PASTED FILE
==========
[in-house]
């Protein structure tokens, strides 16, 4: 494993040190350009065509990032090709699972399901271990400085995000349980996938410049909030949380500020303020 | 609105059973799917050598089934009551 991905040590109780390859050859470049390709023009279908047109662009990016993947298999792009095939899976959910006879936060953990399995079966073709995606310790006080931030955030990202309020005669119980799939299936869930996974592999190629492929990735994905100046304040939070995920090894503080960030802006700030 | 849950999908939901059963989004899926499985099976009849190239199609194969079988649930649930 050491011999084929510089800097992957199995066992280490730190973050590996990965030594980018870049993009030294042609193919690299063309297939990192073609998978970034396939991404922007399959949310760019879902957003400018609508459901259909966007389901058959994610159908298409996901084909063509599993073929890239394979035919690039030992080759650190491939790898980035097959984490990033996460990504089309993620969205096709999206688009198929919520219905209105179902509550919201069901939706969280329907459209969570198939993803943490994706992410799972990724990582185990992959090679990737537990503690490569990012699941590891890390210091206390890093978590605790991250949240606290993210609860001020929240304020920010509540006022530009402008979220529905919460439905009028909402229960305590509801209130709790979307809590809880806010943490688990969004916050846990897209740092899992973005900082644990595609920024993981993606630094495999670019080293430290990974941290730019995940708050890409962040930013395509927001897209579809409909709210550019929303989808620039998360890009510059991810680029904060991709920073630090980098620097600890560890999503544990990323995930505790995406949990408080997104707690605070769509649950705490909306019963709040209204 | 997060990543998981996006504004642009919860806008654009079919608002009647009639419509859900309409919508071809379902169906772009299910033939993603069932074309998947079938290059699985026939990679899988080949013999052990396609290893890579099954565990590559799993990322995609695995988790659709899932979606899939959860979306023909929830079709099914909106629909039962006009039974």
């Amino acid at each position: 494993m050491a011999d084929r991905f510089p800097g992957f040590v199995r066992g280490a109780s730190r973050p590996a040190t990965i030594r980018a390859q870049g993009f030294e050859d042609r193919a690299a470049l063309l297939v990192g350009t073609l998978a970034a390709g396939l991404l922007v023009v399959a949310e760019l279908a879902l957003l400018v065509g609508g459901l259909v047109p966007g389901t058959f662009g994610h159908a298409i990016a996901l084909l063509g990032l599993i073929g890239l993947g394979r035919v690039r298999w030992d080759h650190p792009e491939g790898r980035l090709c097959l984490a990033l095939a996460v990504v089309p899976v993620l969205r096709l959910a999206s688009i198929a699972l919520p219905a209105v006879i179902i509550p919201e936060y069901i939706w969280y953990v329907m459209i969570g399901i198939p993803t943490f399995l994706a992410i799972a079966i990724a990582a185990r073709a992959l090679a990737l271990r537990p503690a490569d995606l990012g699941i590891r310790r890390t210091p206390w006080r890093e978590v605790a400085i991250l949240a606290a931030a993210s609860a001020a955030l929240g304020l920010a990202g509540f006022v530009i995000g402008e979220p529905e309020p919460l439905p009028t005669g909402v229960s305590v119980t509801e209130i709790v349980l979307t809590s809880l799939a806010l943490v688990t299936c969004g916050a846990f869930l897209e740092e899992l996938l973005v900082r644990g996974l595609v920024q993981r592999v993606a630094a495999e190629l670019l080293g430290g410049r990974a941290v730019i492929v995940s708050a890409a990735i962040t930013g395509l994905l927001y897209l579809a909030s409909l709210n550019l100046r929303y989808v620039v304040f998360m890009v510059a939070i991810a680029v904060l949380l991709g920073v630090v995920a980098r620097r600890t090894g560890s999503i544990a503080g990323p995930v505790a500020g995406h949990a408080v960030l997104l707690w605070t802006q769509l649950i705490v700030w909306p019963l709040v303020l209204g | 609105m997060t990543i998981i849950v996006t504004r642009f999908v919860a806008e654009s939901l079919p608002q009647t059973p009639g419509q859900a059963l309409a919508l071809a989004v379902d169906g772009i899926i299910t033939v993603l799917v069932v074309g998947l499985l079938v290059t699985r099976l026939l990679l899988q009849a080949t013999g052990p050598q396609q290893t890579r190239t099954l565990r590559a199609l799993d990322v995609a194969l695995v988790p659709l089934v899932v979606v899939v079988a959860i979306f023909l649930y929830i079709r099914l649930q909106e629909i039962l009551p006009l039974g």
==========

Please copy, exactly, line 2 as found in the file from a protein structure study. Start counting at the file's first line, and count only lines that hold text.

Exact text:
């Protein structure tokens, strides 16, 4: 494993040190350009065509990032090709699972399901271990400085995000349980996938410049909030949380500020303020 | 609105059973799917050598089934009551 991905040590109780390859050859470049390709023009279908047109662009990016993947298999792009095939899976959910006879936060953990399995079966073709995606310790006080931030955030990202309020005669119980799939299936869930996974592999190629492929990735994905100046304040939070995920090894503080960030802006700030 | 849950999908939901059963989004899926499985099976009849190239199609194969079988649930649930 050491011999084929510089800097992957199995066992280490730190973050590996990965030594980018870049993009030294042609193919690299063309297939990192073609998978970034396939991404922007399959949310760019879902957003400018609508459901259909966007389901058959994610159908298409996901084909063509599993073929890239394979035919690039030992080759650190491939790898980035097959984490990033996460990504089309993620969205096709999206688009198929919520219905209105179902509550919201069901939706969280329907459209969570198939993803943490994706992410799972990724990582185990992959090679990737537990503690490569990012699941590891890390210091206390890093978590605790991250949240606290993210609860001020929240304020920010509540006022530009402008979220529905919460439905009028909402229960305590509801209130709790979307809590809880806010943490688990969004916050846990897209740092899992973005900082644990595609920024993981993606630094495999670019080293430290990974941290730019995940708050890409962040930013395509927001897209579809409909709210550019929303989808620039998360890009510059991810680029904060991709920073630090980098620097600890560890999503544990990323995930505790995406949990408080997104707690605070769509649950705490909306019963709040209204 | 997060990543998981996006504004642009919860806008654009079919608002009647009639419509859900309409919508071809379902169906772009299910033939993603069932074309998947079938290059699985026939990679899988080949013999052990396609290893890579099954565990590559799993990322995609695995988790659709899932979606899939959860979306023909929830079709099914909106629909039962006009039974």